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The intersection between Tampico Street and Durango, Mazatlan, and Veracruz Avenues once housed the residence known as "El Barco," home to prominent figures such as Tina Modotti and Edward Weston, icons of the Mexican art scene during the first half of the 20th century. However, today, this space has been transformed into the Andrés Siegel / ART Gallery.


Although the Siegel family acquired the property in the 1970s, it was in the 1980s when Andrés Siegel initiated the process of rescuing and restoring the place through the project "Restoration and Adaptation of a Porfirian House in Ruins (circa 1912) for its use as a residence." This project was recognized with awards and selected for presentation in the exhibition "Rescued Heritage" at the Museum of Architecture of the Palace of Fine Arts in Mexico City. The restoration, crucially, preserved some of the original architectural elements, setting a standard for the creation of new spaces in old buildings.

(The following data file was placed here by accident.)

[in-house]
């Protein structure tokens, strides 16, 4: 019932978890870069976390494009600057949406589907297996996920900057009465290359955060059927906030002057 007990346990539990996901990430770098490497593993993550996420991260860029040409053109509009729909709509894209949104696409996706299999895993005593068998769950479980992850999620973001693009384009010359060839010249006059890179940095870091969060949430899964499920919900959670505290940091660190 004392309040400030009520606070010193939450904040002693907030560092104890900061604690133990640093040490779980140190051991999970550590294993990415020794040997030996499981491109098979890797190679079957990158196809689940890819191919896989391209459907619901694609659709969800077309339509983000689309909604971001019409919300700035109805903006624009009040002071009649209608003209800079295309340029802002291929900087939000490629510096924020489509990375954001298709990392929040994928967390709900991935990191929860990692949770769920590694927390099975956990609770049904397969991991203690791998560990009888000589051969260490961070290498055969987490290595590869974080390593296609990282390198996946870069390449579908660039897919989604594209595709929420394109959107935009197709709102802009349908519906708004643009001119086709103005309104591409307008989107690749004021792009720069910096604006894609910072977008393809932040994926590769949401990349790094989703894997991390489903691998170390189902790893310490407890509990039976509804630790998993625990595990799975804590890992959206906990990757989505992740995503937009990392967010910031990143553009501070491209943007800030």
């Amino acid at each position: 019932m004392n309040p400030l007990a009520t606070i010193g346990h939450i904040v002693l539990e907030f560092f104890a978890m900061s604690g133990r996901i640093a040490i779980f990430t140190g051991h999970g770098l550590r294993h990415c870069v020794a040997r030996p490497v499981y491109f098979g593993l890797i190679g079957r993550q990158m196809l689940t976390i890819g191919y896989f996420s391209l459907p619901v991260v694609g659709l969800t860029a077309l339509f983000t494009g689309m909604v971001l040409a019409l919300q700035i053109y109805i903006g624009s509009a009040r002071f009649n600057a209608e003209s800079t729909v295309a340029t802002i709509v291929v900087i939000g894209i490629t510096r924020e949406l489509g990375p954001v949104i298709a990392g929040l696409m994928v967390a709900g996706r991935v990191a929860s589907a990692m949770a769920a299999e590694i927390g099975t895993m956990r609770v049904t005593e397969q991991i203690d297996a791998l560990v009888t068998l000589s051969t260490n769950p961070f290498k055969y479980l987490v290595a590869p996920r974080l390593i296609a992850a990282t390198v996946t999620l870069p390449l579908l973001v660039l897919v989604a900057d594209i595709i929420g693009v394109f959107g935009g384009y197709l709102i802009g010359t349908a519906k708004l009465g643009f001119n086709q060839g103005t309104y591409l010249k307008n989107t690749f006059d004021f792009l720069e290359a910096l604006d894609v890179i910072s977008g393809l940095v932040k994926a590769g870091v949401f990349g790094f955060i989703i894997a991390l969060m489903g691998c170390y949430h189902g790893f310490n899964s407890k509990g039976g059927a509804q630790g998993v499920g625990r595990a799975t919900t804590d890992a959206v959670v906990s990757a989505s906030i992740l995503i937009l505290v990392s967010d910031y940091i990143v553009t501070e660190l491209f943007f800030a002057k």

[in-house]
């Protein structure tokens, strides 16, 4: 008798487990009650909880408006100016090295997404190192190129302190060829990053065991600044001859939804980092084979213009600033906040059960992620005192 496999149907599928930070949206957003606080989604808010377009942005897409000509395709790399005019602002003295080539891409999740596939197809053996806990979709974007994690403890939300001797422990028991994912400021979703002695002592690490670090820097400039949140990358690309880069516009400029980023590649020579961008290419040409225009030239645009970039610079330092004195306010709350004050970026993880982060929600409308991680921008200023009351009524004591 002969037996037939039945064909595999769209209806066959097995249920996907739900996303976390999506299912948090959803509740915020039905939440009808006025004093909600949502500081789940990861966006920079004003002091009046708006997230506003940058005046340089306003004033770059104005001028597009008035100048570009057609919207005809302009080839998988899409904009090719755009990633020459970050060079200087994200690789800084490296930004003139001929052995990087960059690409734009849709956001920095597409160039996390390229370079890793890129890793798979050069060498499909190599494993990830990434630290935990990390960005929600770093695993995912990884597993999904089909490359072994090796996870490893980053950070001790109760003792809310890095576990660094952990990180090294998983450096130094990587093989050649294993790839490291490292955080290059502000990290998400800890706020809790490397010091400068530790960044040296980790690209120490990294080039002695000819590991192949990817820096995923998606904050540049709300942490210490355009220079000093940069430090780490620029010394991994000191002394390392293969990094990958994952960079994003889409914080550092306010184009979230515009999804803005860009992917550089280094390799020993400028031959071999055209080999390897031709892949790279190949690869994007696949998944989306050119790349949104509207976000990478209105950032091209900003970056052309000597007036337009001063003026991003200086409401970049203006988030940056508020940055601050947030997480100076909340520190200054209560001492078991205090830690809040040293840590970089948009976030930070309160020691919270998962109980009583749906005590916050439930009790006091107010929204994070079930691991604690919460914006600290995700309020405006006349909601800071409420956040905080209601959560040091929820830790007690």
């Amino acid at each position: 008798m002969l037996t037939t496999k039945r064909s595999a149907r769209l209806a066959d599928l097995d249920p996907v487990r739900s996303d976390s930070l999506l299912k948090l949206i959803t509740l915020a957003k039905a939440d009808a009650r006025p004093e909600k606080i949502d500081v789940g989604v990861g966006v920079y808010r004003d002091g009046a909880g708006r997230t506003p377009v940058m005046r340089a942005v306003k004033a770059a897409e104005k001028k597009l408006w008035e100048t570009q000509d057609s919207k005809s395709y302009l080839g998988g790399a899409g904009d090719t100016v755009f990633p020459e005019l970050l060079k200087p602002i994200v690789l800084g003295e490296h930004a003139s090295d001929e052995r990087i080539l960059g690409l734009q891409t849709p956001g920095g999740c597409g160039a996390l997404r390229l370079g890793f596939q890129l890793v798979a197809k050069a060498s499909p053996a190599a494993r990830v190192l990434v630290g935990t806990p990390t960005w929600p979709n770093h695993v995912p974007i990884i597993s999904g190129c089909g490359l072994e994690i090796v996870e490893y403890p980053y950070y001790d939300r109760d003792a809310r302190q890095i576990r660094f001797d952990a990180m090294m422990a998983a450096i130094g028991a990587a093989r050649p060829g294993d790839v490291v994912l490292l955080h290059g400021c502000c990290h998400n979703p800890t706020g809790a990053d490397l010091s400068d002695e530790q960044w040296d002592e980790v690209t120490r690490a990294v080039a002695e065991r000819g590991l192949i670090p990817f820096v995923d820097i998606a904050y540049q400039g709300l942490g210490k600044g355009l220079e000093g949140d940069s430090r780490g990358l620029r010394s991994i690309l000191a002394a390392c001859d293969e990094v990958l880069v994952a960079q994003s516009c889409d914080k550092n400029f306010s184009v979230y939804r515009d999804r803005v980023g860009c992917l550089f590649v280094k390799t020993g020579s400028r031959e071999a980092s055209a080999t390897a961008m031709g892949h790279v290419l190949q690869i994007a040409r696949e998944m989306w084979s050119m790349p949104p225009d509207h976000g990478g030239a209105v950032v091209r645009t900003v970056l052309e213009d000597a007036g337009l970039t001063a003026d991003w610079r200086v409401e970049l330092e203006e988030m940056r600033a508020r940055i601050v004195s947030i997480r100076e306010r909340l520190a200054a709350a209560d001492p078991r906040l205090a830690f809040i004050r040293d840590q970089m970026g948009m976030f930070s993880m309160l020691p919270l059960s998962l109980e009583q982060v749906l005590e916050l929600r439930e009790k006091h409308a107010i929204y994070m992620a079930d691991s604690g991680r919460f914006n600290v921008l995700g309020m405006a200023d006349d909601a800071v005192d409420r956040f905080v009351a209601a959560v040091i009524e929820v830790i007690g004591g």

In 1990, Andrés Siegel inaugurated Andrés Siegel / ART, a space dedicated to the promotion of Mexican art. Its diverse collection of art and antique furniture offers a wide range of works and objects for connoisseurs and experienced collectors, as well as a variety of art-related services such as interior design, restoration, and issuance of expert opinions and certifications.


The gallery has played a fundamental role in the formation of important collections of Mexican art, advising collectors on the selection, valuation, acquisition, and conservation of works, as well as on the assembly and maintenance of the same.

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